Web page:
by: Joe Steckler
I recently read an article about the ethics and morality of Medicaid planning. Those of you who follow me on radio and television know I am no stranger to discussing Medicaid planning, just as I am not afraid to discuss the inadequacies of elder advocacy or the misuse of public or privately donated funds. So today let’s address using money wisely to help more people.
Medicaid. Medicaid was initiated in 1965 to assist poor or medically disabled people in the United States. Depending on who is affected by its use, the ethics and morality of Medicaid planning can take on different meanings. Nonetheless, we can all agree that there are good and bad, or unintended, uses to which government monies are used. I do not think Medicaid was meant to be used as a financial tool to preserve assets for children or grandchildren. Another new use of Medicaid is facilitating placement of clients in various elements of care. This is a questionable tactic that benefits some but can make it more difficult for those who are poor to maintain their priority in the placement system. For this and many other reasons, I recommend use of a qualified elder law attorney to assist in Medicaid planning.
Elder Care. Most of us understand the need to plan for retirement: we save as best we can, purchase long term care and other insurance, do financial planning, and live within our means. Realizing that the best laid plans might be disrupted, Medicaid was developed to assist those who needed help in later years or who were medically disabled. It was not intended as a way to circumvent individual responsibility to take charge of our own lives.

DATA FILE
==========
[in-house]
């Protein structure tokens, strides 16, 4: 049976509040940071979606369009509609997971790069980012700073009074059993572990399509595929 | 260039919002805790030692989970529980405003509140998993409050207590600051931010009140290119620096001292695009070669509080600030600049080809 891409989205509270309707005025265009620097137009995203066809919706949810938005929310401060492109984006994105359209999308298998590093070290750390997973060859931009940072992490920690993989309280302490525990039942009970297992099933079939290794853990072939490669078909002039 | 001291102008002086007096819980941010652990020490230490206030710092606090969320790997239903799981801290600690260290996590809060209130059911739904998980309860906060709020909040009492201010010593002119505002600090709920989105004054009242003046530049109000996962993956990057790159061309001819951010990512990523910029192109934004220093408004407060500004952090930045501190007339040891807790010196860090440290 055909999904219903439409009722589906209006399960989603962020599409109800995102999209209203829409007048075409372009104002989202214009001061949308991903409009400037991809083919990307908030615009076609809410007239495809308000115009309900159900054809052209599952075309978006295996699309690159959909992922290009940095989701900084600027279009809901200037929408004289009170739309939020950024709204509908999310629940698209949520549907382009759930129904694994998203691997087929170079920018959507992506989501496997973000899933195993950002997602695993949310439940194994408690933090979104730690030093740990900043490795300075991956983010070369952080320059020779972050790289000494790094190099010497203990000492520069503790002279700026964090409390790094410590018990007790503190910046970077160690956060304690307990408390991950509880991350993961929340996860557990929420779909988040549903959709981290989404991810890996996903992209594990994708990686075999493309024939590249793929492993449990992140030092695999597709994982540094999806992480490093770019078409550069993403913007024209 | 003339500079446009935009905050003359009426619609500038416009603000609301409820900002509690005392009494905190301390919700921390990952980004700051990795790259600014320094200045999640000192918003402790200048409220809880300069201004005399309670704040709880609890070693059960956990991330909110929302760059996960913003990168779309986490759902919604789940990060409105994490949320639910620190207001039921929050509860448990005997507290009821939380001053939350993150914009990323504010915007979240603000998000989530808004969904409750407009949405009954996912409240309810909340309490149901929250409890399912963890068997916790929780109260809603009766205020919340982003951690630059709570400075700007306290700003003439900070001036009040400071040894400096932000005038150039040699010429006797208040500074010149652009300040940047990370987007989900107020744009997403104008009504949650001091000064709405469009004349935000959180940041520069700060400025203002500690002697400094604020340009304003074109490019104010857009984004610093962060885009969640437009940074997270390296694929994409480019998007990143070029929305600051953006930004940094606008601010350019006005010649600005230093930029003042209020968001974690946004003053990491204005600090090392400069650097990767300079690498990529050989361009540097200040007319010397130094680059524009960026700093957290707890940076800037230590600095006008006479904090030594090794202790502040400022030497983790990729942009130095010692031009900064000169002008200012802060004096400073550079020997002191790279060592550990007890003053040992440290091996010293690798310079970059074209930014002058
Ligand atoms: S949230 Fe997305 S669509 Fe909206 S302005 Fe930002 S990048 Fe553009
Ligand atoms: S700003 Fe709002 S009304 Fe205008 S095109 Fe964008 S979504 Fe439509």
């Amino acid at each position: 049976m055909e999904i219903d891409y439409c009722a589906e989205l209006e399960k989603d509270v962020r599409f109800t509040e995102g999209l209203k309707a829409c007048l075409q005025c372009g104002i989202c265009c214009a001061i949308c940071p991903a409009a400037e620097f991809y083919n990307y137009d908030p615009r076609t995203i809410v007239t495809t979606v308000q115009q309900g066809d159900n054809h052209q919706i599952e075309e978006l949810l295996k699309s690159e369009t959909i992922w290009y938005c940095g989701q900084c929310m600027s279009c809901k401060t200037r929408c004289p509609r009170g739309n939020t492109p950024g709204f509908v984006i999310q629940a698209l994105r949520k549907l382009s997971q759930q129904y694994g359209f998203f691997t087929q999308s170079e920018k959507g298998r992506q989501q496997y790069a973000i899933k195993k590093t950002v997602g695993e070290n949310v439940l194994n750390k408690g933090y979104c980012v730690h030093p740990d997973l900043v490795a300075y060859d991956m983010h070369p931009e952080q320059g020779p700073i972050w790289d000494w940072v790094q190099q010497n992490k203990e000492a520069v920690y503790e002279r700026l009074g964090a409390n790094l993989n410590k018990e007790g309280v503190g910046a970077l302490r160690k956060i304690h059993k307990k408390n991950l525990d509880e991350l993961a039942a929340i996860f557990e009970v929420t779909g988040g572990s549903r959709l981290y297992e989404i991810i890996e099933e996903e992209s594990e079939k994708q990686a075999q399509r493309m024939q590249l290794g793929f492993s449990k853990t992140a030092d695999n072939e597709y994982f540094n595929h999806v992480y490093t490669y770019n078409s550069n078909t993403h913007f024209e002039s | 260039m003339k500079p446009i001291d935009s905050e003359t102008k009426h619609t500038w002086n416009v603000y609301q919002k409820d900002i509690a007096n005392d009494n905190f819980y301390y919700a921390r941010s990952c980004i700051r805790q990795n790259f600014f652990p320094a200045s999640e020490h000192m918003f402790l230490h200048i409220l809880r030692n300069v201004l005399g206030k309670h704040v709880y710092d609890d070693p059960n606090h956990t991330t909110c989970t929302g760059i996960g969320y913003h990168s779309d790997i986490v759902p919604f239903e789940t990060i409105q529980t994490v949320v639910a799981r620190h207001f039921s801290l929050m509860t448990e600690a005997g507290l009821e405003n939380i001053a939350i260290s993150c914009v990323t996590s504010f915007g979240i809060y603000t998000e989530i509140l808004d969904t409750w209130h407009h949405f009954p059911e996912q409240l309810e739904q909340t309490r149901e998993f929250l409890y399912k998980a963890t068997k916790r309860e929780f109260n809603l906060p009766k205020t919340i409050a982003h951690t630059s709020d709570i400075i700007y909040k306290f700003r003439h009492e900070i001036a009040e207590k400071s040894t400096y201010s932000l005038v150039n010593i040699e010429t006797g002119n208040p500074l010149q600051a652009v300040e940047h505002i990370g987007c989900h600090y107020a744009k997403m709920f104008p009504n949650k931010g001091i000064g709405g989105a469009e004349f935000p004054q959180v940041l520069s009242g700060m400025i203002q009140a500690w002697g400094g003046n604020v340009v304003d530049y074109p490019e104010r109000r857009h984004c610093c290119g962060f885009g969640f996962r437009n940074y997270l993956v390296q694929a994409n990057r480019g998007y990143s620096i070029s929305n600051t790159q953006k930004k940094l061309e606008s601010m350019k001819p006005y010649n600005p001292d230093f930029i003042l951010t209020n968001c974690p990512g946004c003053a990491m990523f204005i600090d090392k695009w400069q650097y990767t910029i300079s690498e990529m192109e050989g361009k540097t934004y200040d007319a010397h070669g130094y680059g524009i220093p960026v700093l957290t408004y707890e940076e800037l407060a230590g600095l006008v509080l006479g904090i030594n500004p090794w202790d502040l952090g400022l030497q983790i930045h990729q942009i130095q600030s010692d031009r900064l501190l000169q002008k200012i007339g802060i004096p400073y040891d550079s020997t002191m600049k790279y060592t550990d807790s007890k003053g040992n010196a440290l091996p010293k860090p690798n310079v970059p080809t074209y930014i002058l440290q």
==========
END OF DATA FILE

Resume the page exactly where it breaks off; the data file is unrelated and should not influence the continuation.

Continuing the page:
Having said the foregoing, I would like to comment on the role of local leadership in ensuring that elder care is available for seniors. Currently in our county there is no plan in place to help seniors age with dignity. It is well intended to say Brevard is an elder friendly community but what does that mean? What does it buy us? Because there is no aging plan, Helping Seniors of Brevard has developed an advocacy group to take the lead in building such a plan to present to the Brevard County Commissioners. Ideally this plan will include local as well as government resources as a building block. If you look at your tax bill you will notice that about 44% of your taxes are intended for the education of children, but there is a zero commitment to elders.
Use of private and government financial assistance. We would like to think that our monies are used as we intend them to be used when we donate to a charity, but research shows this may not always be so. Since nonprofits are required by law to report their use of funds, you can look up their 990 IRS tax documents online to determine if your donation is being used cost effectively or going mainly for salaries and overhead. This is an area fraught with the perils of Pauline, so let me say that organizations that do not have a 990 posted on the internet or refuse to make such document available to you should raise a red flag. I take great interest in how my donated monies are used and so should you.
Helping Seniors of Brevard has a survey posted on its web site at www.helpingseniorsofbrevard.org or available by calling our office at 321-473-7770. I encourage you to take the survey so that current senior needs can be identified and made part of local plans to help all age with dignity. We have wonderful resources in Brevard County, but we all need to be aware of what is available. Become part of advocating for seniors and realize that our ability to meet future senior needs requires a united effort.
Joe Steckler is the President of Helping Seniors of Brevard, a nonprofit organization designed to advocate, educate, and fundraise on behalf of Brevard’s senior citizens.
Feel free to contact us at: firstname.lastname@example.org or calling: 321-73-7770 ~ www.helpingseniorsofbrevard.org